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Full text of "Expression Of The Emotions In Man And Animals"

1^0               EXPRESSION OF SUFFERING:       CHAP. VI.

is a very intricate one,, as all the parts of the eye are
so intimately related together, and are so sensitive to
various stimulants. A strong light acting on the retina,
when in a normal condition., has very little tendency to
cause lacrymation; but with unhealthy children having
small, old-standing ulcers on the cornea, the retina be-
comes excessively sensitive to light, and exposure even
to common daylight causes forcible and sustained closure
of the lids, and a profuse now of tears. When persons
who ought to begin the use of convex glasses habitually
strain the waning power of accommodation, an undue
secretion of tears very often follows, and the retina is
liable to become unduly sensitive to light. In general,
morbid affections of the surface of the eye, and of the
ciliary structures concerned in the accommodative act,
are prone to be accompanied with excessive secretion of
tears. Hardness of the eyeball, not rising to infiamma-
tion, but implying a want of balance between the fluids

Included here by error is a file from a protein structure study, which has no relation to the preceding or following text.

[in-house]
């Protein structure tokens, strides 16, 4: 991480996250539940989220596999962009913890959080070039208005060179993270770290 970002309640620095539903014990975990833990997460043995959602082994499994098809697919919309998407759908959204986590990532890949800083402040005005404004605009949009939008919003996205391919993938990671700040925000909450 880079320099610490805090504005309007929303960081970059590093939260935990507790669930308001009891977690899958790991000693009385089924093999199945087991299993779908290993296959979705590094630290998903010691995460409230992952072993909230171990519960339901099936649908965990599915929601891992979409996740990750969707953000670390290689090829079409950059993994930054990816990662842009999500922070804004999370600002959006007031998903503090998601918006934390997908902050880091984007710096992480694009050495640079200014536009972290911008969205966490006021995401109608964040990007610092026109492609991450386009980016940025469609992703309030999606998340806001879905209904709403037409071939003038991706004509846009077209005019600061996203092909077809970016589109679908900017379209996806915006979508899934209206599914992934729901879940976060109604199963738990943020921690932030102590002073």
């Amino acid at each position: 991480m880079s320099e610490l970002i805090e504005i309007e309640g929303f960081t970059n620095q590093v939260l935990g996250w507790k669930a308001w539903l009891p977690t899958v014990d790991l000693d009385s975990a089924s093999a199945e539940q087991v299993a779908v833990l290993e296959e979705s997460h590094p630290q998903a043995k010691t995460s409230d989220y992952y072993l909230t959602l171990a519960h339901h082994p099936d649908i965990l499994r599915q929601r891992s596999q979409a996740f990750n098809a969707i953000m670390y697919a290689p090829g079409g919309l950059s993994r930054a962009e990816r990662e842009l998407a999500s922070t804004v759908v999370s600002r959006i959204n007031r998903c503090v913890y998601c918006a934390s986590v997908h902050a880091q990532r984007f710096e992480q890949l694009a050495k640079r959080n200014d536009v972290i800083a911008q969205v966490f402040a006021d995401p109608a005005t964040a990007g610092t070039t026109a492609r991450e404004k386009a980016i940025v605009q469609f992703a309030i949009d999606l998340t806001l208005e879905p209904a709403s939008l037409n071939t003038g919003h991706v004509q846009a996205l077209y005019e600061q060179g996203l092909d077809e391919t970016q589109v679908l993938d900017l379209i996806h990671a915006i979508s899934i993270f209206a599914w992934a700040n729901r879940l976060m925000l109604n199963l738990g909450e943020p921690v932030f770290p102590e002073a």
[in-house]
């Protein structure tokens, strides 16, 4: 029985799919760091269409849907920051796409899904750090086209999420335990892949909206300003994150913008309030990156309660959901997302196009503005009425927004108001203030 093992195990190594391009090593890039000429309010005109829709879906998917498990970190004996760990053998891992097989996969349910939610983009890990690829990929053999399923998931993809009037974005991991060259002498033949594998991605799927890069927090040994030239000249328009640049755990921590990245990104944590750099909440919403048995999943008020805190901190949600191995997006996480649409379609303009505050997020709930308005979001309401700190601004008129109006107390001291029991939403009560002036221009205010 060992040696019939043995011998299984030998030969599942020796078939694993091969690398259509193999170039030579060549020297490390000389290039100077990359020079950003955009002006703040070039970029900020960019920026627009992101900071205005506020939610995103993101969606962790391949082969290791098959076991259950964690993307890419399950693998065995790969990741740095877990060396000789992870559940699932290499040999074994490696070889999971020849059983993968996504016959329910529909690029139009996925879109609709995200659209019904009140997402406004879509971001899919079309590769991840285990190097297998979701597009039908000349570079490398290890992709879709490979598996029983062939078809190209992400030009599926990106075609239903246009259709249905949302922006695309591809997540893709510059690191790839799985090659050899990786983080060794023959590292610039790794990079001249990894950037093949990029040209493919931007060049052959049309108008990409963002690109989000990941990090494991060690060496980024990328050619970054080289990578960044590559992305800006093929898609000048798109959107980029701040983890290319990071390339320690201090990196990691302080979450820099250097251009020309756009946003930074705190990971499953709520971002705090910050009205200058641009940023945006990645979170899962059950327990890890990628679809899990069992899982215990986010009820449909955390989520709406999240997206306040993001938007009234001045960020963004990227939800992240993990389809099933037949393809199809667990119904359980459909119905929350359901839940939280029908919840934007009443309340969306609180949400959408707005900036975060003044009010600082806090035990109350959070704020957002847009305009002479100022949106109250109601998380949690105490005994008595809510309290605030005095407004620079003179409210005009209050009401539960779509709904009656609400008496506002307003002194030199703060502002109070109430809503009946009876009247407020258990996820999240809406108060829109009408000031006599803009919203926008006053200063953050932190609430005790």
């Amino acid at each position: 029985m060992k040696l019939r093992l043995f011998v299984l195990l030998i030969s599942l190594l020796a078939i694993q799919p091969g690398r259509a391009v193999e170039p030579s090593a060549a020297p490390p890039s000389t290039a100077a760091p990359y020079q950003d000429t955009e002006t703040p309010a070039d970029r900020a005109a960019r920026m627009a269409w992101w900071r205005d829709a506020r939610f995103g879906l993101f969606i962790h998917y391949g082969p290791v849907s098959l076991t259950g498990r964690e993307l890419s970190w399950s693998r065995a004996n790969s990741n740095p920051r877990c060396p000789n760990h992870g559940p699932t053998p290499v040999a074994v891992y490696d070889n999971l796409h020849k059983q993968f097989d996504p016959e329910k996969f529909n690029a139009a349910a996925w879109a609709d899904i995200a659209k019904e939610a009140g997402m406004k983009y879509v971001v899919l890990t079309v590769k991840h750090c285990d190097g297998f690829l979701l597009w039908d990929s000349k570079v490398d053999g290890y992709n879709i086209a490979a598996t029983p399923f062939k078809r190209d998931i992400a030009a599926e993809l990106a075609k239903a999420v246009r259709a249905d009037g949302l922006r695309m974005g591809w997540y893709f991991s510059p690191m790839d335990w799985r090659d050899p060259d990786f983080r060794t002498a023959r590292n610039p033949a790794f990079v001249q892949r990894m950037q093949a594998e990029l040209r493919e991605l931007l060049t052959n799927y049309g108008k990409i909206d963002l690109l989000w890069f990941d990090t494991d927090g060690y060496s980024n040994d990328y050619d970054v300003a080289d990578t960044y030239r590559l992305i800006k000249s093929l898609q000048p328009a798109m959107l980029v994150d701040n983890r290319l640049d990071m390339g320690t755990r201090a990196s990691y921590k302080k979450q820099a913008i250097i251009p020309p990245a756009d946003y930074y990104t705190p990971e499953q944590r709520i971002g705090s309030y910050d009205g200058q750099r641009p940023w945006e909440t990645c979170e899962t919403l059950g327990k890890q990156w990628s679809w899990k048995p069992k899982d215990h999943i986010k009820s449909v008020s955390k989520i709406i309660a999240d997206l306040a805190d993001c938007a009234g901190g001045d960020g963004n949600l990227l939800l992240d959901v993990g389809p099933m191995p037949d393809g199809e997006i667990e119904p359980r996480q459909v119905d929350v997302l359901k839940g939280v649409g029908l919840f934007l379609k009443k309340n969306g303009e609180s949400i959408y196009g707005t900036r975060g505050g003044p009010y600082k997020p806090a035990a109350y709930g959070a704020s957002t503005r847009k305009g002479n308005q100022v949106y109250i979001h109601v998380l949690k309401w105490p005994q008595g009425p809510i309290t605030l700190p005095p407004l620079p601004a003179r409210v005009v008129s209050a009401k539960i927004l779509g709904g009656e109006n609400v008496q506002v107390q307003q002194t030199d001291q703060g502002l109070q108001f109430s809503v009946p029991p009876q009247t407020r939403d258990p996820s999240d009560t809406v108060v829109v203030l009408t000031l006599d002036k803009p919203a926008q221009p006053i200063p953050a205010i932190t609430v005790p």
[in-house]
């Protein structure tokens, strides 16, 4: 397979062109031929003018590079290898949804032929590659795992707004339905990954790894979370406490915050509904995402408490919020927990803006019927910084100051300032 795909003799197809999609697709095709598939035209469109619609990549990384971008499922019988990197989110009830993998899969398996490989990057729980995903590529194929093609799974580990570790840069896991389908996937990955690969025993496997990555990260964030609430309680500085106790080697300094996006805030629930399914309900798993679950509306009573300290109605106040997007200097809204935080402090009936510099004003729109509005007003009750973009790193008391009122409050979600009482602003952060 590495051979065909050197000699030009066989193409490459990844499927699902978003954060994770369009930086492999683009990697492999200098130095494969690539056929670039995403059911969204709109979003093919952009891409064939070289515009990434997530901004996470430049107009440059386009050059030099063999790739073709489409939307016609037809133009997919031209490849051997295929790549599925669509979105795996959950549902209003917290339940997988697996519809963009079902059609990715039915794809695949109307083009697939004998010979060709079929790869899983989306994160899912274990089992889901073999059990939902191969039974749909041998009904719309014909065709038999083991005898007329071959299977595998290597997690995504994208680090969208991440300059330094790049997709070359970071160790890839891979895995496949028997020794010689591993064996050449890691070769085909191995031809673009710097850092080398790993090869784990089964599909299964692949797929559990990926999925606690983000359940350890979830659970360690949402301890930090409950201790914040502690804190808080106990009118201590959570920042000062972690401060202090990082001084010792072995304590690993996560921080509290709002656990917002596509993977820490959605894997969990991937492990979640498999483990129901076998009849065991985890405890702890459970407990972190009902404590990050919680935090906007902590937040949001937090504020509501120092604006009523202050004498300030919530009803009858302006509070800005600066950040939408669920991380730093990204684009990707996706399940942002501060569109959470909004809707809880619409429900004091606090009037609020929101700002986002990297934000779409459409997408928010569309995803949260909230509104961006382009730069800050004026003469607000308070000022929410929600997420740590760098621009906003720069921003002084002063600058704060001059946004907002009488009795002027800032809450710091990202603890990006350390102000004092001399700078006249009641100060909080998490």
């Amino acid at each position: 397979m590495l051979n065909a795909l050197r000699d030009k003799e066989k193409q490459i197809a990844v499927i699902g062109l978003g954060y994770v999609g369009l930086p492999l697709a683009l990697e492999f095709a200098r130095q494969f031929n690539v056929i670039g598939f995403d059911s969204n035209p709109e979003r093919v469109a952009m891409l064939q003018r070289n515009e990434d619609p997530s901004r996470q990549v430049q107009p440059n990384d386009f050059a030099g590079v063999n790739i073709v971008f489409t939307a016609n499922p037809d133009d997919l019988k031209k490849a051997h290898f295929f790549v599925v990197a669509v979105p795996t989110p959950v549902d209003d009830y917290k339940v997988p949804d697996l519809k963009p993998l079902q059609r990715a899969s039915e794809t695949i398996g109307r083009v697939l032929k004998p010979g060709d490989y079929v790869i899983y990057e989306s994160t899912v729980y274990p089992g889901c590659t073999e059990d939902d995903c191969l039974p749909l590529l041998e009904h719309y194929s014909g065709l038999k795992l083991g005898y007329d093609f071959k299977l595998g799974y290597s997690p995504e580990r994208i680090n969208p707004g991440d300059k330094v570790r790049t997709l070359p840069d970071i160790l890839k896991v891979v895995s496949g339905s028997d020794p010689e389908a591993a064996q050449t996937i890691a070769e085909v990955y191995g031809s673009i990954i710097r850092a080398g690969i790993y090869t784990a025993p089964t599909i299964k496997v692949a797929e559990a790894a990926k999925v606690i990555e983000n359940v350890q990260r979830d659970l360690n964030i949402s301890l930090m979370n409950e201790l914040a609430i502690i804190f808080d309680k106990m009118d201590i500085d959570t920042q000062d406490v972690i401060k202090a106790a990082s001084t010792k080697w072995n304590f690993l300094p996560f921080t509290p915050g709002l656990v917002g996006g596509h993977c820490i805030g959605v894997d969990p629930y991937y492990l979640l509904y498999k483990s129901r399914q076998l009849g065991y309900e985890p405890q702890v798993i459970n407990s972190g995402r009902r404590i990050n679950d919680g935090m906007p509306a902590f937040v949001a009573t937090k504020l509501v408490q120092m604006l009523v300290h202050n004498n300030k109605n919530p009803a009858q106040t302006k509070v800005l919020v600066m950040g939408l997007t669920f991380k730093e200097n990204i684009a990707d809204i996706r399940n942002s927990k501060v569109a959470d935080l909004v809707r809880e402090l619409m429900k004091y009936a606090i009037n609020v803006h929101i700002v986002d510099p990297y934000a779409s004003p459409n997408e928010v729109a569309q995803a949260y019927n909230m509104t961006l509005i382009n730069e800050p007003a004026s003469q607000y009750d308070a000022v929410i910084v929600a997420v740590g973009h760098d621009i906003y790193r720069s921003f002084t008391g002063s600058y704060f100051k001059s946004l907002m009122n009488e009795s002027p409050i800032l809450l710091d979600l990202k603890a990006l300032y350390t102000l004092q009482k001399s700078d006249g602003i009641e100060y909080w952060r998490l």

poured out and again taken up by the intra-ocular ves-
sels, is not usually attended with any lacrymation. When
the balance is on the other side, and the eye becomes
too soft, there is a greater tendency to lacrymation.
Finally, there are numerous morbid states and structural
alterations of the eyes, and even terrible inflammations,
which may be attended with little or no secretion of
tears.

It also deserves notice, as indirectly bearing on our
subject, that the eye and adjoining parts are subject to
an extraordinary number of reflex and associated move-
ments, sensations, and actions, besides those relating to
the lacrymal glands. When a bright light strikes the
retina of one eye alone, the iris contracts, but the iris
of the other eye moves after a measurable interval of
time. The iris likewise moves in accommodation to near
or distant vision, and when the two eyes are made to